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the only ’suspect’ we are investigating to have lived throughout the entire lifetime of William Shakespeare [7]. Works by Francis Bacon we use for comparison to Shakespeare’s plays include, The Great Instaura- tion, Preparative toward a Natural and Experimental History, and New Atlantis [8].

4.1

Character

Distribution

We used the same character distribution test as with Marlowe. The results are given in Figure[3] with the

2 test displayed in Table[4]. A quick look confirms gives us the same conclusion as with Marlowe. Bacon seems to use longer words (ie fewer spaces) than Shakespeare as well as significantly more useages of the letters ”t”, ”i”, and ”e”.

It’s not surprising that the P-value = 0 for the test given the di erences illustrated by Figure[3]. That means based on this one test, it’s unlikely the works attributed to Bacon and Shakespeare came from the same source. However this result also su ers from the same flaw as in the previous section. Marlow did not have many published works so our character probabities are only based on the three we could find. 2

4.2

Word Length Analysis

The comparison of word length distribution between Shakespeare and Bacon produced significantly dif- ferent results compared to the Marlowe comparison. The graph of the word length distributions can be found in Figure[4].

The shown

P-value from our

2

in

Table[5]

is

2.25E-7.

test for

This

is

independence an extremely

low P-value and leads us to conclude length distribution is significantly di

that the word erent between

Shakespeare and Bacon. From this result, and ers in our project, we decided that it is unlikely

oth- that

Francis

Bacon

ever

wrote

under

Shakespeare’s

name.

4.3

Proportion of Unique Words

Analyzing Bacon’s unique word usage compared to- tal word usage yielded very similar results to that of the Marlowe analysis as shown in Table[3]. Bacon’s average ratio was 0.2044 with a slightly greater value of 0.0012. However, these values are still significantly far away from Shakespeare’s 0.16 average ratio with a variance of 0.0002.

5

Edward de Vere 17th Earl of Oxford

The final Shakespeare candidate we investigate is Ed- ward de Vere. Edward de Vere was born in 1550 to the Earl of Oxford, John de Vere. Edward was edu- cated at Queen’s College Cambridge and also studied law at Gray’s Inn. At a young age, de Vere trav- eled around Europe, visiting France, Germany, and Italy [4]. Oxfordians, those who believe Edward de Vere wrote Shakespeare’s plays, point to these trav- els as evidence of de Vere’s potential for writing plays which show worldly education, as well as an accute interest in things Italian. Other evidence often at- tested to is the amount of literary praise given to de Vere, despite only a few number of his poems surviv- ing [5]. It is these poems that we compare to William Shakespeare’s poems.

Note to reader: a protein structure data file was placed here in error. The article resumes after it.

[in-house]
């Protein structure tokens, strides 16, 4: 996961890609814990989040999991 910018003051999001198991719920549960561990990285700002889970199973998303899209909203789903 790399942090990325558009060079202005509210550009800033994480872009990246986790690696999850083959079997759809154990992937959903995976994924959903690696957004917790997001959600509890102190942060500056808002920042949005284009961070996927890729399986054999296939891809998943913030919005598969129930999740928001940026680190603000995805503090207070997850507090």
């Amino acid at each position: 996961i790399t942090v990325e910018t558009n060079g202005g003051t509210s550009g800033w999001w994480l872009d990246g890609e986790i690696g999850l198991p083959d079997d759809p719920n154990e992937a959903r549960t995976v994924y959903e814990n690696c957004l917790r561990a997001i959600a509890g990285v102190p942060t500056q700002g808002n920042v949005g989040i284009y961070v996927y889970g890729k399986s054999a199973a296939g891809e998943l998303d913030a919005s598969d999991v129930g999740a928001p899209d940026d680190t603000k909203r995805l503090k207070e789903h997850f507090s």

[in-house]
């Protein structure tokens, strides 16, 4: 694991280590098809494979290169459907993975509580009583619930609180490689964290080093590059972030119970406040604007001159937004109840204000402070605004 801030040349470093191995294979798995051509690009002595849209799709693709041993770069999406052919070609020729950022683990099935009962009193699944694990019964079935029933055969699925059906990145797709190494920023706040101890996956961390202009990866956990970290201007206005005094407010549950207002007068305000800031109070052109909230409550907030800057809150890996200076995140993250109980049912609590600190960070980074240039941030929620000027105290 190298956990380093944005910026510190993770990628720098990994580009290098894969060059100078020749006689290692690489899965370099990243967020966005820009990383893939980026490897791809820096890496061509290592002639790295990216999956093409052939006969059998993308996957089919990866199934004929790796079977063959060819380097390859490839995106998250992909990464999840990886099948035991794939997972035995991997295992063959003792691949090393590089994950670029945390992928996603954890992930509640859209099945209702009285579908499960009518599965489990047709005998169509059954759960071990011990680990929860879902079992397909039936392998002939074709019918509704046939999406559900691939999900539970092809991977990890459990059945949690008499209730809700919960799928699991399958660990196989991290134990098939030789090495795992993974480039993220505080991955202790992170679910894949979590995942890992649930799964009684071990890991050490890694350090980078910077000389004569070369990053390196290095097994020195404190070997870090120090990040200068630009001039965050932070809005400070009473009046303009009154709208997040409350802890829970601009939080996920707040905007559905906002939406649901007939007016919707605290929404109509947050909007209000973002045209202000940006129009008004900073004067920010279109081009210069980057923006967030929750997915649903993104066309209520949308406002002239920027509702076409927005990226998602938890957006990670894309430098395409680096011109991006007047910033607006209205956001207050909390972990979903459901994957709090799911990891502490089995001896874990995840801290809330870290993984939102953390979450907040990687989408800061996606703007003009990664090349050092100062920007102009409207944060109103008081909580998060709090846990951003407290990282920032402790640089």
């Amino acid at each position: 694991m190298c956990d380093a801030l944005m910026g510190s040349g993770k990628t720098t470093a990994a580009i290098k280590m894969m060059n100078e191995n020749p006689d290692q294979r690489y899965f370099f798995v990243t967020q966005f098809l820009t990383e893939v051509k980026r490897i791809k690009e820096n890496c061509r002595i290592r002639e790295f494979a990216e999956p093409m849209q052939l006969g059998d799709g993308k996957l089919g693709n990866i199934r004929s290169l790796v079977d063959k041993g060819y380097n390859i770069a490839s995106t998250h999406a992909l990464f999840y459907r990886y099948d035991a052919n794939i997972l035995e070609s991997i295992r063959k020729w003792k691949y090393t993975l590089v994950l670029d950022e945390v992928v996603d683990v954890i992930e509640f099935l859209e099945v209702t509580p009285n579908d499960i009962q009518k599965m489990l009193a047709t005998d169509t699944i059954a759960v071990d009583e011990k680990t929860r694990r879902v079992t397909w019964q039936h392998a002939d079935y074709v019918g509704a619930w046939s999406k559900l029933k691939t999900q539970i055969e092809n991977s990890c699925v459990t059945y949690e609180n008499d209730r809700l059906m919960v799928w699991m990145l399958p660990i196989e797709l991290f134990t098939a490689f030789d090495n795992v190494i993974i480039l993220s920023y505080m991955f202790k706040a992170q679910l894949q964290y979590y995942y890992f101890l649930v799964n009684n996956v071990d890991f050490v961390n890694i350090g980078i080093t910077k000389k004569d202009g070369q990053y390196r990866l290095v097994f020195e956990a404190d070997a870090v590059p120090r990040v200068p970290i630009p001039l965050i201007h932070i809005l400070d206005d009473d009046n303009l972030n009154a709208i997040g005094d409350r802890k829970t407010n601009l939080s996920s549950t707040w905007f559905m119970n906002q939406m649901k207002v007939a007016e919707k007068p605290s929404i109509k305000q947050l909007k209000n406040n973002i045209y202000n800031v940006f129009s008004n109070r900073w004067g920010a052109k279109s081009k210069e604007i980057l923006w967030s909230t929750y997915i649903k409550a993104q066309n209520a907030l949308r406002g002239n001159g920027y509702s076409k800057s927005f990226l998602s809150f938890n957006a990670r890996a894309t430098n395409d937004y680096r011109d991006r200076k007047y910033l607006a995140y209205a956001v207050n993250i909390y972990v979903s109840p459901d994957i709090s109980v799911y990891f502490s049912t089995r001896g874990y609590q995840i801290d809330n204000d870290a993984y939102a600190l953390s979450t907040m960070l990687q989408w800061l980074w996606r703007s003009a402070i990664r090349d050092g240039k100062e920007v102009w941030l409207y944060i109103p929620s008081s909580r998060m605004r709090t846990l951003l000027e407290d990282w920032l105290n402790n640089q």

5.1

Character

Distribution

Our test for character distribution is identical to that used in the previous sections. There is a di erence though in our corpus of data: Edward de Vere was a noble man and thus it is conjectured that he did not publish plays (such an act was not considered sightly for a man of his status). Thus the only readly available works we could find were 25 attributed short poems for a total of around 600 lines. Because po- etry tends to have a di erent structure and style then prose (ie plays), we did not deem it fair to compare de Vere’s poems with Shakespeares plays. The in- put to our character distribution test is then a col-

lection of Shakespeare’s poems and around 1100 lines. The results are

with Figure[5 plotting the relative

sonnets totaling presented below probabilites and

Table[6]

showing

the

2

test.

There are significant di erence in the character us- age between the two poets. Shakespeare tends to uses fewer spaces (and thus longer words) than does de Vere, and seems to use a lot more punctuation.

The

2

test

shows

fairly

conslusively

that

the

po-

ems attributed to de Vere and Shakespeare came from

di

erent

sources

based

on

the

character

distribution

test. But this test su ers the most in size. We only had some 600 lines of Vere; compare that to the 9000 lines

terms of corpus poetry from de of prose (which

tends to and you

be longer) which we see the heart of the

analyzed

for Marlowe

problem.

Until more

surviving works from de Vere surface, there’s nothing we can do to improve accuracy.

really

3

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